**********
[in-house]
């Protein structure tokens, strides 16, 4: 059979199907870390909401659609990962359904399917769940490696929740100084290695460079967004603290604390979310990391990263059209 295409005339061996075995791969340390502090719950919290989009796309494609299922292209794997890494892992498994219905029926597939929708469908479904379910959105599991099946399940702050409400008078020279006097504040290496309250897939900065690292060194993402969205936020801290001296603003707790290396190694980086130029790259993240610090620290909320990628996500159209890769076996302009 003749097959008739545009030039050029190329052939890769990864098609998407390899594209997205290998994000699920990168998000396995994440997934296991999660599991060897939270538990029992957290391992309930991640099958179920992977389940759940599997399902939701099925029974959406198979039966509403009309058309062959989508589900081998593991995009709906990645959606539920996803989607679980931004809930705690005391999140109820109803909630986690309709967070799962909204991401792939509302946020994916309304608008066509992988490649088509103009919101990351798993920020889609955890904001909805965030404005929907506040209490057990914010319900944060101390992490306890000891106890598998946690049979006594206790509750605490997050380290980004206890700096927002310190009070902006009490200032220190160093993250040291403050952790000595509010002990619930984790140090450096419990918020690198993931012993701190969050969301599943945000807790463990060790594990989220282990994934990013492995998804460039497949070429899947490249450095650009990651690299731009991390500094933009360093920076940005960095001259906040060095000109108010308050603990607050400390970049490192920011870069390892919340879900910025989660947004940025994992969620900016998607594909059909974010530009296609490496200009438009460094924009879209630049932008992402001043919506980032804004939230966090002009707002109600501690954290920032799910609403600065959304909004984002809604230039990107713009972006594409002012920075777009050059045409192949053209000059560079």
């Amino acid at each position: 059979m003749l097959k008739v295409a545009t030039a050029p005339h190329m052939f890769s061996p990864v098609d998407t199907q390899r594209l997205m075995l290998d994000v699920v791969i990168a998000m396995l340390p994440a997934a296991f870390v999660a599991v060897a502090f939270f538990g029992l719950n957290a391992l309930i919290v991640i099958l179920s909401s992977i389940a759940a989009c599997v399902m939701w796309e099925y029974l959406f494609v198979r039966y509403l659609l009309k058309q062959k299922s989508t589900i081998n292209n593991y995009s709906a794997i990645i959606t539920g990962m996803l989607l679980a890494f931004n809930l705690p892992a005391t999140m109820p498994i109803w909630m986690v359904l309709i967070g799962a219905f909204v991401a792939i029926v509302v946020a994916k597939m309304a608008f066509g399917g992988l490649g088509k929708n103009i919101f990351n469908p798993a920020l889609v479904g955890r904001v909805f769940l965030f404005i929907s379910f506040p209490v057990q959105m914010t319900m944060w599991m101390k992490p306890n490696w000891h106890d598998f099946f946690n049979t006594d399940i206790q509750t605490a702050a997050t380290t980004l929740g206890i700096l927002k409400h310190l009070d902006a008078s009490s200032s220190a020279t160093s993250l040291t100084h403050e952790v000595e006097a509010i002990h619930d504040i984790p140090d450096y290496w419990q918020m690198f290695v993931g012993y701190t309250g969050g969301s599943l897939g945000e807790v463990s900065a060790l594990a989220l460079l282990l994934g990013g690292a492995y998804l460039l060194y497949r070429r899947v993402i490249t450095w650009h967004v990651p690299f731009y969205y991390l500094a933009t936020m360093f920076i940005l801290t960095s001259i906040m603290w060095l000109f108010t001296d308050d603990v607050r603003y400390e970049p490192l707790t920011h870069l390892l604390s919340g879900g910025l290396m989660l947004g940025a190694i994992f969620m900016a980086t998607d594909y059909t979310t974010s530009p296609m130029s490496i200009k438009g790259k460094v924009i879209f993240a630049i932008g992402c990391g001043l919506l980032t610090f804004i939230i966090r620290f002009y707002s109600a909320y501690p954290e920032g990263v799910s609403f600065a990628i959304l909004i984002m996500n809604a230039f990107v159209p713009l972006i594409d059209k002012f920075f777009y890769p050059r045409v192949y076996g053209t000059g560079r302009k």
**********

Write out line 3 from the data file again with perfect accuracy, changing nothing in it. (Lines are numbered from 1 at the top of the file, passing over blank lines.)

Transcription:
């Amino acid at each position: 059979m003749l097959k008739v295409a545009t030039a050029p005339h190329m052939f890769s061996p990864v098609d998407t199907q390899r594209l997205m075995l290998d994000v699920v791969i990168a998000m396995l340390p994440a997934a296991f870390v999660a599991v060897a502090f939270f538990g029992l719950n957290a391992l309930i919290v991640i099958l179920s909401s992977i389940a759940a989009c599997v399902m939701w796309e099925y029974l959406f494609v198979r039966y509403l659609l009309k058309q062959k299922s989508t589900i081998n292209n593991y995009s709906a794997i990645i959606t539920g990962m996803l989607l679980a890494f931004n809930l705690p892992a005391t999140m109820p498994i109803w909630m986690v359904l309709i967070g799962a219905f909204v991401a792939i029926v509302v946020a994916k597939m309304a608008f066509g399917g992988l490649g088509k929708n103009i919101f990351n469908p798993a920020l889609v479904g955890r904001v909805f769940l965030f404005i929907s379910f506040p209490v057990q959105m914010t319900m944060w599991m101390k992490p306890n490696w000891h106890d598998f099946f946690n049979t006594d399940i206790q509750t605490a702050a997050t380290t980004l929740g206890i700096l927002k409400h310190l009070d902006a008078s009490s200032s220190a020279t160093s993250l040291t100084h403050e952790v000595e006097a509010i002990h619930d504040i984790p140090d450096y290496w419990q918020m690198f290695v993931g012993y701190t309250g969050g969301s599943l897939g945000e807790v463990s900065a060790l594990a989220l460079l282990l994934g990013g690292a492995y998804l460039l060194y497949r070429r899947v993402i490249t450095w650009h967004v990651p690299f731009y969205y991390l500094a933009t936020m360093f920076i940005l801290t960095s001259i906040m603290w060095l000109f108010t001296d308050d603990v607050r603003y400390e970049p490192l707790t920011h870069l390892l604390s919340g879900g910025l290396m989660l947004g940025a190694i994992f969620m900016a980086t998607d594909y059909t979310t974010s530009p296609m130029s490496i200009k438009g790259k460094v924009i879209f993240a630049i932008g992402c990391g001043l919506l980032t610090f804004i939230i966090r620290f002009y707002s109600a909320y501690p954290e920032g990263v799910s609403f600065a990628i959304l909004i984002m996500n809604a230039f990107v159209p713009l972006i594409d059209k002012f920075f777009y890769p050059r045409v192949y076996g053209t000059g560079r302009k």